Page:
Entries for the 2021 Ashden Awards have opened – with new categories promoting innovation in green skills training and green community initiatives. The awards, which bring winners a grant of £10,000, will also uncover outstanding initiatives delivering energy efficiency, green buildings and reduced industrial waste.
The prestigious Ashden Awards highlight trailblazing climate solutions in the public, private and charity sectors. Winners benefit from prize money, publicity, business support and networking opportunities and more – so their ideas can be scaled up or replicated. As well as three UK-focused categories, the awards will feature four categories celebrating innovation in developing countries.
Ashden CEO Harriet Lamb said: “As host of this year’s pivotal COP26 climate talks, Britain must be a low-carbon leader. We need Government policies that back the inspiring organisations developing green skills, retrofitting buildings, designing efficient heat systems, and reducing waste from homes and businesses.
“Yet even the best initiatives often lack the resources and profile needed to scale-up. That’s why we seek to discover, shine the spotlight on and promote them. Investing in these radical ideas can also kickstart a green recovery from coronavirus.
“It’s vital that climate action includes every corner of society – not just to drive down emissions, but to make sure we all enjoy benefits such as cleaner air, warmer homes, better transport and more inclusive communities.”
“That’s why we’re so excited about our new award for initiatives supporting greener communities. . You don’t need to be a climate-focused organisation to apply – tackling the climate crisis is about people coming together to make a difference.”
Entries are open now, and close on March 3. Winners will be announced in Autumn.
The 2021 Ashden Awards (UK)
Ashden Award for Green Skills, supported by Garfield Weston Foundation
Reaching net zero by 2050 demands the upgrading of over a million buildings a year, from schools and hospitals to homes and offices. But there is a serious shortage of people with the necessary skills.
This award will highlight organisations developing green skills in the areas of retrofit and low carbon heat. Applicants could be upskilling existing contractors, retraining workers new to the low carbon sector, or providing initial training for those new to the job market. There will be a particular focus on organisations inspiring people from a variety of backgrounds to join the sector, as well as organisations working to build demand for their trainees so they have jobs to go to. Businesses, charities, community groups and public sector organisations are all eligible.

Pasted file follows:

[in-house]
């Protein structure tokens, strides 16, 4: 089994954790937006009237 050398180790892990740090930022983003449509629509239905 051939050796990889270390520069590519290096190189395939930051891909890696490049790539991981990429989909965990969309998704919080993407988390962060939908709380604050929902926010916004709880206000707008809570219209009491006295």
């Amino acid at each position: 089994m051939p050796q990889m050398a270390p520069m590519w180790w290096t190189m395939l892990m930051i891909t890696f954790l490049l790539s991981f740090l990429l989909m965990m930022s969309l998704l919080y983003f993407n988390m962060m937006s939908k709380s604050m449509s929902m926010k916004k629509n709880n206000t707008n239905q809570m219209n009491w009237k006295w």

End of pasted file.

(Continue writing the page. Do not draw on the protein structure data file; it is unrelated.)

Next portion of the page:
Ashden Award for Green Communities, supported by Esmée Fairbairn Foundation
The low carbon transition will demand changes to how we heat our homes, the way we travel and what we eat. Grassroots organisations are well-placed to excite and inspire people to get involved in environmental issues and move to more sustainable ways of living. Community groups also have a unique role to play in shaping and driving local and national climate action.
The award will recognise an initiative that makes climate action relevant to the everyday lives of citizens and the things they care about, with particular attention on engaging beyond typical ‘green audiences’. It will seek to reward initiatives that demonstrate how climate action can cut carbon and tackle social issues (such as poor mental or physical health) at the same time. The issues tackled and approaches used could range from highlighting under-represented voices within the climate sector to art projects inspiring communities into action.
Ashden Award for Climate Innovation in the UK, supported by Impax Asset Management
The UK Government’s aim to reach net-zero-carbon by 2050 is woefully unambitious – but even this target demands huge growth in high-impact climate solutions.
This award will target key areas with the potential to unlock significant carbon savings across the UK – advances in energy systems (particularly heating), the built environment, and industrial innovation supporting a circular economy.
Examples include businesses driving advances in heat pump installation or low-carbon district heating, organisations making progress in affordable retrofit or low-carbon construction, and those reusing materials and equipment or embracing bio-based alternatives. Businesses, charities and public sector organisations are all eligible.